Four Metro and 273 bus lines in Shanghai will restart operations on Sunday to connect downtown districts, airports, railway stations and hospitals, the city government announced yesterday.

Lines 3, 6, 10 and 16 will be the first of the city’s Metro network to resume service, Vice Mayor Zhang Wei said.

A negative result of PCR (polymerase chain reaction) test made within 48 hours is required to take the buses, subways and other public transport. Passengers also must scan the venue code, produce their green health codes and take temperature checks, as well as wear facial masks.

Among the restored services, eight bus lines will connect with the city’s Pudong and Hongqiao airports, 19 will link Shanghai Railway Station and Shanghai Hongqiao Railway Station, 212 will reach city- and district-level hospitals, and the others are near the stations of the four Metro lines.

“It might be less than what residents have expected but it is just the beginning of the gradual resumption of public transportation,” Zhang said.

“Please be patient. Shanghai will optimize the transport arrangements in a timely manner based on the pandemic situation,” he pointed out.

The number of arriving and departing trains is also increasing at Hongqiao and Shanghai railway stations.

The requirements for people to leave Shanghai remain the same to strictly prevent the virus from spreading outside the city, Zhang noted.

Travelers must have a negative PCR report made within 48 hours plus an antigen test report made within 24 hours, or a negative PCR report made within 24 hours.

The arrangements for private cars and taxis are still under consideration.

The city’s public and intercity transport services will be fully restored when this wave of pandemic is thoroughly stabilized, Zhang said.

The number of local infections fell to 719 on Wednesday, without community transmission for a fifth day in a row.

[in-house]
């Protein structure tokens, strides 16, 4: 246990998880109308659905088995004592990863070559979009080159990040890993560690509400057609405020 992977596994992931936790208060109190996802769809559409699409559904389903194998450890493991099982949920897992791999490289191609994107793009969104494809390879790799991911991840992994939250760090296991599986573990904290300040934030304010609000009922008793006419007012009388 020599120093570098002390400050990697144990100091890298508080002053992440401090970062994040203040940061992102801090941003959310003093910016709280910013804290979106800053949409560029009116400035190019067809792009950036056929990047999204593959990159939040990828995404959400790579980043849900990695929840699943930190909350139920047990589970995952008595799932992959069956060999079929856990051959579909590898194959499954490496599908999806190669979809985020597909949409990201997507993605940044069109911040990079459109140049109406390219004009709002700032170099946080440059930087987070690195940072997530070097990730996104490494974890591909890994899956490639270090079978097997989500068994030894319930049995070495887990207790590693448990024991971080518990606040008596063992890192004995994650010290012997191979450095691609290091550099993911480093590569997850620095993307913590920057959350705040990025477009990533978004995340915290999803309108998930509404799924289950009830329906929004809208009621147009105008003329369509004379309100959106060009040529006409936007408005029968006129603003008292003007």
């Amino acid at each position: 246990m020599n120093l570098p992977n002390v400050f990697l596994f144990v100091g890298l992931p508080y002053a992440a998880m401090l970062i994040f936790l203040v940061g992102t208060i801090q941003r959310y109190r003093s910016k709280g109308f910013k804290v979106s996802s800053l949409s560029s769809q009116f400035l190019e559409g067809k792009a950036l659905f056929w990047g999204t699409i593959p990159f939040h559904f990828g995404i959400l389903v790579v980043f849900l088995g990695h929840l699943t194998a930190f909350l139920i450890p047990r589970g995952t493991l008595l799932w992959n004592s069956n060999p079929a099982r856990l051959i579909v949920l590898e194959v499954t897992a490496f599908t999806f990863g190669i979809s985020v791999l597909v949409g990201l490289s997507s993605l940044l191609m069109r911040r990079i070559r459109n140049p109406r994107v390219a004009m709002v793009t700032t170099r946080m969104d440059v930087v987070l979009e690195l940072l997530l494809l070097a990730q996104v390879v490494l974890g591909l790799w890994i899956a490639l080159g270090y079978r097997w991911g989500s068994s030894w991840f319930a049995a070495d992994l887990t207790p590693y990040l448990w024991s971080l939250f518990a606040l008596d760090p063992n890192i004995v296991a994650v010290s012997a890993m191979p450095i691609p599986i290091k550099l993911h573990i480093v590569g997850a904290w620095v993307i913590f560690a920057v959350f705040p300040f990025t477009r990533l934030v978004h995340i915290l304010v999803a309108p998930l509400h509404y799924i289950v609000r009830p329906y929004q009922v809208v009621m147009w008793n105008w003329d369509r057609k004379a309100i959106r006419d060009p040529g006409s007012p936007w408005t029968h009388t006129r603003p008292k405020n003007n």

The city government has announced its three-stage plan to bring life and business back to normal in Shanghai from June 1 to mid-to-late June.

Pressure tests on public transport have been launched on the city’s outlying districts such as Jinshan, Fengxian and Chongming, where buses and taxis have been permitted on the roads this week, he said.

In some downtown areas, an e-pass is required for vehicles to hit the road, while taxis can be booked for emergency needs, including going to hospital.

Drivers and other employees of the Metro and bus operators have returned to work to do maintenance, adjustments, malfunction screening and disinfection to prepare for the resumption of operations, according to Yu Fulin, director of the Shanghai Transport Commission.

Overhauls and maintenance have been completed on bus terminuses, buses, Metro stations, subway trains, electricity links, signals, tracks and platform doorways.

Disinfection has been done on the air conditioning of buses, along with safety inspections on the Metro’s fire prevention and evacuation facilities. Venue codes have been set up on more than 18,000 buses.

Since May 5, Metro trains have been test-operating across the network to verify equipment and prepare for reopening. All bus and Metro staff have received safety training.

After operations resume, all bus drivers and Metro staff in direct contact with passengers must receive two antigen tests in the morning and a PCR test in the afternoon every day. Other staff must receive two antigen tests a day and one antigen plus one PCR test the next day.

The Metro stations, seats, bus terminuses, ticket machines and other facilities will be disinfected every four hours. The buses will be fully ventilated at the end of each day’s operation.

Meanwhile, individual courier services are expected to be fully restored in early June as more delivery companies and distribution centers resume operations, the Shanghai Postal Administration said.

EMS has initially restored delivery services of key documents, invoices and other important items for government bodies and clients. More than 1.1 million such items have been delivered.

The city’s delivery capacity has been restored to 20 percent of the normal level and will be further restored to 70 percent by mid-June, according to Feng Lihu, director of the administration.

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